November 18, 2020, Page 11
Contributed by "The Clark Co. Press"
Extracted by Dolores (Mohr) Kenyon.
Index of "Oldies" Articles
Clark County News
November 17, 1927
Red Cross displays
The W. J. Marsh Dry Goods Co. had a very attractive and impressive Red Cross display in the north front window of the store for several days. The arrangement of national flags, the Legion standard, the war helmet, gas mask and other military emblems, together with the pictures showing other fields of Red Cross activities in times of peace made a suggestive representation of the work of the Red Cross.
The Zimmerman and Sons Co. store also had a fine window display for the Red Cross by an attractive arrangement of flags, placards and pictures that attracted the attention of many passersby.
Both drug stores and many other business places also gave considerable window space to Red Cross advertising.
Bazaar at Chili
The Ladies Aid of the Evangelical Church will give their annual bazaar in the church basement Nov. 30. Dinner and supper will be served for 20 and 35 cents. Ice cream will be served throughout the day. A grab bag will be there for amusement. Aprons, rugs, quilts, and fancy articles will be on display for sale. Everybody is cordially invited.
Moonshine Jug Found
Last Friday Policemen Fred Rossman and John Hauser, armed with a warrant, made a search of Nels Swanson’s premises and found a gallon jug of moonshine in the woodshed adjoining his restaurant building. The jug was in a box with stove wood thrown over it. Nels was brought before Justice Dudley and paid a fine and costs amounting to $107.45.
Reward for fox
I will give $25.00 reward for the capture alive of my silver-black fox which escaped recently, or for information leading to its capture.
R. Quinnell, Neillsville
There will be a Hand Social and program given at the Merry Vale School Friday evening. Ladies bring your baskets untrimmed and sell your hands. Men bring your pocketbooks.
Miss Kosmosky, Teacher
We have changed out poultry buying day from Wednesday to Tuesday, starting Nov. 22. We guarantee you the highest market price. Bring in your poultry.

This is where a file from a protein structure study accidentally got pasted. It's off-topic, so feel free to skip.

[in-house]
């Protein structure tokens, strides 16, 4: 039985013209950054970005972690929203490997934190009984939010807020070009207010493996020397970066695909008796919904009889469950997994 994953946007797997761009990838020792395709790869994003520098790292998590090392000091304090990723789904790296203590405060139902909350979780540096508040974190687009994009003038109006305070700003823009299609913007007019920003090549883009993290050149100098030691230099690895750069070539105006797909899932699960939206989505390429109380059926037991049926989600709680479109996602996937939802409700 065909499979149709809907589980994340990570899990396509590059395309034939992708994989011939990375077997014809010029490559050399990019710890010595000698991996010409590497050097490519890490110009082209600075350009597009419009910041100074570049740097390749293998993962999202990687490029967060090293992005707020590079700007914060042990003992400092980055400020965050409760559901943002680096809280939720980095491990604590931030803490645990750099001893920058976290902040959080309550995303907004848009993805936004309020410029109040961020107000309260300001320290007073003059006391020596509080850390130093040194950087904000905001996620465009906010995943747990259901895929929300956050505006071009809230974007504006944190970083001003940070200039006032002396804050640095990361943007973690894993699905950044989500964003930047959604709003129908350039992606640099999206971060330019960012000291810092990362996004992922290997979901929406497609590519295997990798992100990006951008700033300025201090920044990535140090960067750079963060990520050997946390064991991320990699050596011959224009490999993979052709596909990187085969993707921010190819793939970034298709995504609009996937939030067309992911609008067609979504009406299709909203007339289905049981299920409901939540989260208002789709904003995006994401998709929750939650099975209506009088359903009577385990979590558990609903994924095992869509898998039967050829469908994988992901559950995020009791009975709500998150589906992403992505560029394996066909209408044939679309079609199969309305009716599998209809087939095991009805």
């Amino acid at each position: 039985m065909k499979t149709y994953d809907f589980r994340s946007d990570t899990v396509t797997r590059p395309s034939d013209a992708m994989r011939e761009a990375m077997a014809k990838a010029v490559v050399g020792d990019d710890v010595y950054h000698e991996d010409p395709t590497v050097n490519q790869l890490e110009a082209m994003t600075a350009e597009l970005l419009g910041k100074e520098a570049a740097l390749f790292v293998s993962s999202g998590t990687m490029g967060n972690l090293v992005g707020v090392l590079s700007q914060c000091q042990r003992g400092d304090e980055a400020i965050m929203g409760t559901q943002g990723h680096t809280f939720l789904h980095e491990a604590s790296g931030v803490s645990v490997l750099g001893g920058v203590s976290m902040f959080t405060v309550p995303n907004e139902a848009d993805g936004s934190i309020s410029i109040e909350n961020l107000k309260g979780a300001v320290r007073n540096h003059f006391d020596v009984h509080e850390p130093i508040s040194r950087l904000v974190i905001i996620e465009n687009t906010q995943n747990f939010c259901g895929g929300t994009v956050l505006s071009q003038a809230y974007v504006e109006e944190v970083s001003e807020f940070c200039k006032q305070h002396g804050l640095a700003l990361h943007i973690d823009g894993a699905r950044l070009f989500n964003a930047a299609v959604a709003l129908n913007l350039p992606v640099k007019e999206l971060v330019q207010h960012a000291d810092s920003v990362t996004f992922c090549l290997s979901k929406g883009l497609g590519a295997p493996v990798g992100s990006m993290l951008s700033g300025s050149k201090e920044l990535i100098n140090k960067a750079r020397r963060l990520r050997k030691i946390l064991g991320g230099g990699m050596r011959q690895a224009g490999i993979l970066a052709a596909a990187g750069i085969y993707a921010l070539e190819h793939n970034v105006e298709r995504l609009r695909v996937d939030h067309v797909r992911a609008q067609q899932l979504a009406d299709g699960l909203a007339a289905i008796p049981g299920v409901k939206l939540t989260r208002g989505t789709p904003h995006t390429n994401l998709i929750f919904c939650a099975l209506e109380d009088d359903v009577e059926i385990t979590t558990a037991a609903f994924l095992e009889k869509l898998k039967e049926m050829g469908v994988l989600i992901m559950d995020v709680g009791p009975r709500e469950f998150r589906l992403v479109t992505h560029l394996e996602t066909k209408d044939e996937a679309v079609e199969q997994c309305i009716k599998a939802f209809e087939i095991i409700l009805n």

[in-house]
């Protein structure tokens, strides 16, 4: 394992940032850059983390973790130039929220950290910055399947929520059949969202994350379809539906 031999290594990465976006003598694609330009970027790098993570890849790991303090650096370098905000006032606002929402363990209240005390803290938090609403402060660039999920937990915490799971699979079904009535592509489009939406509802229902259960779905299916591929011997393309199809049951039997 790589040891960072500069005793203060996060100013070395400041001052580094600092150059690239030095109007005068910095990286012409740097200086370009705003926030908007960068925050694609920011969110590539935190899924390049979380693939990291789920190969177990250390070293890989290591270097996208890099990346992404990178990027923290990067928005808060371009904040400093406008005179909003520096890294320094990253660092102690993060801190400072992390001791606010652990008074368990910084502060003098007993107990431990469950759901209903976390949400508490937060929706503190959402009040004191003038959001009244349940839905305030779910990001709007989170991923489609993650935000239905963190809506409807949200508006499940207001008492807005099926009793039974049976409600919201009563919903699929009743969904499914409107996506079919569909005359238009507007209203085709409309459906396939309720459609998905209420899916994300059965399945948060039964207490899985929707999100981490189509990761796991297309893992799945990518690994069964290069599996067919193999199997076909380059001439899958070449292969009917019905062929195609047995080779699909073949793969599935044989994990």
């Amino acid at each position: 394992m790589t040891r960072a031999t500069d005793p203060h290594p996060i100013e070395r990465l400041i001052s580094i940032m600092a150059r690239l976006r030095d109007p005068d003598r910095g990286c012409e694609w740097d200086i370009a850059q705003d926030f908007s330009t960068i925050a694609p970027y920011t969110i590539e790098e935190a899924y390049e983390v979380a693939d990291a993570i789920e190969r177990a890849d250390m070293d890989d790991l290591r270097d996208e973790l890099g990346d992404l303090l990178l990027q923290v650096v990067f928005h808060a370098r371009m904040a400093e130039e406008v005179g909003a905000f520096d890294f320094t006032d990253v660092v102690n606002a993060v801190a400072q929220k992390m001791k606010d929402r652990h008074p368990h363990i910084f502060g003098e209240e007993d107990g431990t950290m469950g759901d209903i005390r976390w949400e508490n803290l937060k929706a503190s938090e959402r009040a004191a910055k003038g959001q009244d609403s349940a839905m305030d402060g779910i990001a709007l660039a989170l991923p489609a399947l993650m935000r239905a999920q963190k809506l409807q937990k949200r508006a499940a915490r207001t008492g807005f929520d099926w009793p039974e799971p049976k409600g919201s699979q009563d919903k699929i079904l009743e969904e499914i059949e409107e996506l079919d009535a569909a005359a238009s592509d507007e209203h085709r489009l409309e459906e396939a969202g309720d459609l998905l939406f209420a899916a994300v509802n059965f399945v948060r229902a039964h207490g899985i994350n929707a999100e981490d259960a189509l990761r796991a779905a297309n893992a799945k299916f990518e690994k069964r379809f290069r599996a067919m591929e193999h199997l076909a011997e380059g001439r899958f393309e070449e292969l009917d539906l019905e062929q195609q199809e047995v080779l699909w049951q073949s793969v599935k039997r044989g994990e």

Undertaker at Granton
Irwin Gilbertson has opened a furniture store and undertaking parlor at Granton. He is well known in Neillsville, having been in business here a number of years ago, but more recently has operated a furniture store at Black River Falls. He is well experienced in his line and no doubt will give Granton excellent service.
A humorous program and basket social will be held at the Poplar Grove School, 2 miles east of Lynn Friday, Nov. 18.
Miss Portz, teacher
Library Celebrates Book Week Nov. 13-19 Story Hour Saturday Afternoon
Book Week was organized to bring before parents, educators and everyone concerned with the welfare of children, the importance of cultivating in children the most precious of all gifts, the reading habit, and to offer guidance in the selection of books for boys and girls.
At the Public Library, during this week there are special posters, exhibits of new and attractive children’s books, and book lists for distribution. We invite you to the exhibit.
On Saturday, Nov. 19, at 3 o’clock, there will be a story hour for children in the library auditorium.
Putting up snow fences
The county highway commissioner has been busy the past week or so getting his department in ship shape for winter and eight miles of snow fences are now up and waiting to do a good job and no doubt will get them in a short time.
Just what disposition of the snow removal matter will be made will come up at this meeting of the county board. There has been a general feeling that the roads in Clark County should be kept open this winter, but this will mean the necessity of additional equipment which the county board may decide does not warrant the expenditure under existing conditions.
Watch your dog
Last week the Neillsville police got busy enforcing the dog ordinance, numerous complaints having been made of dogs being allowed to run at large. It is the policy of the police to demand a reasonable compliance with the city ordinances without favor to anyone, and in carrying out that policy fines were paid in police court by the following: Ed Kutchera, Dr. Matheson, Frank Hemp and Mrs. Edith Grow, each paying $4.75 for permitting their dogs to run at large.
Armistice Day was observed in the school by all grades and the high school, with a program. School was closed in the afternoon. A basketball game between Humbird and Fairchild resulted in the former’s victory.
The Frauen-verein of the Reformed Church held their annual apron and food sale Saturday.
Mrs. M. Kretchmer returned from her visit to Gilmanton and Alma last week.
Will Rosolack’s are enjoying a radio at their home. It was installed the past week.
The Green Circle Inn is serving special dinners every Sunday. A turkey dinner is scheduled for this Sunday.
Mrs. Amelia Smith passed away in Michigan, Saturday, Nov. 12th, where she had gone to spend the winter with her niece. The remains will be brought here, and interment made in the Mentor Cemetery. She was an old resident of Humbird, living here with her husband, a Mr. Hatch, ever since they were married. He preceded her in death several years ago. She was again married to David Smith, who died five years ago. She was about 80 years old and leaves no children.
Miss Martha Lopnow is visiting her cousin, Mrs. Arthur Lautenbach for the past two weeks.
W.E. Breseman transacted business in Wisconsin Rapids Saturday.
Mr. and Mrs. Norman Wierenzenski, enroute to Madison, stopped a few minutes at the South Grant Cheese Factory.
Grace Lawson visited Patricia Winn Thursday.
Mrs. Herman Garbush and son Walter transacted business in Neillsville Saturday.